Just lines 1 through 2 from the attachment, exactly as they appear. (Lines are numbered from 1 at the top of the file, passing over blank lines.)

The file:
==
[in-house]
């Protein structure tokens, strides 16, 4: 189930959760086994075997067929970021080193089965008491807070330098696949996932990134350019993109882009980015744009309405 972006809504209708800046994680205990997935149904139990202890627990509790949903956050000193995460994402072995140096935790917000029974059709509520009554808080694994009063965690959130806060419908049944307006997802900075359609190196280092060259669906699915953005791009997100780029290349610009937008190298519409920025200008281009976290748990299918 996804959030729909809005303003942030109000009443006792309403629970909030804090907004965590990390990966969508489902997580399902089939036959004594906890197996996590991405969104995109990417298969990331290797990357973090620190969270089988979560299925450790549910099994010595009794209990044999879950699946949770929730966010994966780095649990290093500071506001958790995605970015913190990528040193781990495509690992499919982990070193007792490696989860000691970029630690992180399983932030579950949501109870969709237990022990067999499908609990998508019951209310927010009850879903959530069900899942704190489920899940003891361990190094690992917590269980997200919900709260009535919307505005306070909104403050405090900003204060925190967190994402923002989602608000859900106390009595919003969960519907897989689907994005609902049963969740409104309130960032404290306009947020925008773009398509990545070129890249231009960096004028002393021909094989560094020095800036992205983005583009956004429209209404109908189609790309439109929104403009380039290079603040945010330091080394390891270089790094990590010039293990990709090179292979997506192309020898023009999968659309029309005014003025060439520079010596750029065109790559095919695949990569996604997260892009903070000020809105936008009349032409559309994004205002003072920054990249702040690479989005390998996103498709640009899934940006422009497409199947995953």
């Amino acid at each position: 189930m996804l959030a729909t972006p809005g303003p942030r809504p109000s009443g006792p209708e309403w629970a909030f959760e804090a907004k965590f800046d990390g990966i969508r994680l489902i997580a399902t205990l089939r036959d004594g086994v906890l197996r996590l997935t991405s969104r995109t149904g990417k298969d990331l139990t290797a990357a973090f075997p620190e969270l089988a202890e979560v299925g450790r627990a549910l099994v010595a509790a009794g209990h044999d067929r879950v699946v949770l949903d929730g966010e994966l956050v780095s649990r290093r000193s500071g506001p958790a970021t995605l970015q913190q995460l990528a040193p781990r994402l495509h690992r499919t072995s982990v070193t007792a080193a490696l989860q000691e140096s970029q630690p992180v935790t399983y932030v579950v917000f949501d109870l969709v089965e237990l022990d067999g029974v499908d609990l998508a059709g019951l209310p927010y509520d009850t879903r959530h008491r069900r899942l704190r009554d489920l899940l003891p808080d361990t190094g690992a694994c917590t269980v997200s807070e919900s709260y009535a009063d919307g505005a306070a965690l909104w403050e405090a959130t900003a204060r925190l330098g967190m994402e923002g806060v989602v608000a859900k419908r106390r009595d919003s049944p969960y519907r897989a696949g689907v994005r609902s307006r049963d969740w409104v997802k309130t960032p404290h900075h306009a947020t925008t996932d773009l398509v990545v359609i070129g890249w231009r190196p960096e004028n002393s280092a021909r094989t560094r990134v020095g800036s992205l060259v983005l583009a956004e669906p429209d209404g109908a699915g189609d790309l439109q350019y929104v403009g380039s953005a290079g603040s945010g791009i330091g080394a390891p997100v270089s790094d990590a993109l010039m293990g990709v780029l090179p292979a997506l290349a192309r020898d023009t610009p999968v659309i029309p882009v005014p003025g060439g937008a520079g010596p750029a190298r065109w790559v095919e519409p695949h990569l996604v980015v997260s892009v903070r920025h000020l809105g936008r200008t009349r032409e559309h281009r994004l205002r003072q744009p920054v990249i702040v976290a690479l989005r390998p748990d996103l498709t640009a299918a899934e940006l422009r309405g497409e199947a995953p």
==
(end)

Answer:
[in-house]
């Protein structure tokens, strides 16, 4: 189930959760086994075997067929970021080193089965008491807070330098696949996932990134350019993109882009980015744009309405 972006809504209708800046994680205990997935149904139990202890627990509790949903956050000193995460994402072995140096935790917000029974059709509520009554808080694994009063965690959130806060419908049944307006997802900075359609190196280092060259669906699915953005791009997100780029290349610009937008190298519409920025200008281009976290748990299918 996804959030729909809005303003942030109000009443006792309403629970909030804090907004965590990390990966969508489902997580399902089939036959004594906890197996996590991405969104995109990417298969990331290797990357973090620190969270089988979560299925450790549910099994010595009794209990044999879950699946949770929730966010994966780095649990290093500071506001958790995605970015913190990528040193781990495509690992499919982990070193007792490696989860000691970029630690992180399983932030579950949501109870969709237990022990067999499908609990998508019951209310927010009850879903959530069900899942704190489920899940003891361990190094690992917590269980997200919900709260009535919307505005306070909104403050405090900003204060925190967190994402923002989602608000859900106390009595919003969960519907897989689907994005609902049963969740409104309130960032404290306009947020925008773009398509990545070129890249231009960096004028002393021909094989560094020095800036992205983005583009956004429209209404109908189609790309439109929104403009380039290079603040945010330091080394390891270089790094990590010039293990990709090179292979997506192309020898023009999968659309029309005014003025060439520079010596750029065109790559095919695949990569996604997260892009903070000020809105936008009349032409559309994004205002003072920054990249702040690479989005390998996103498709640009899934940006422009497409199947995953």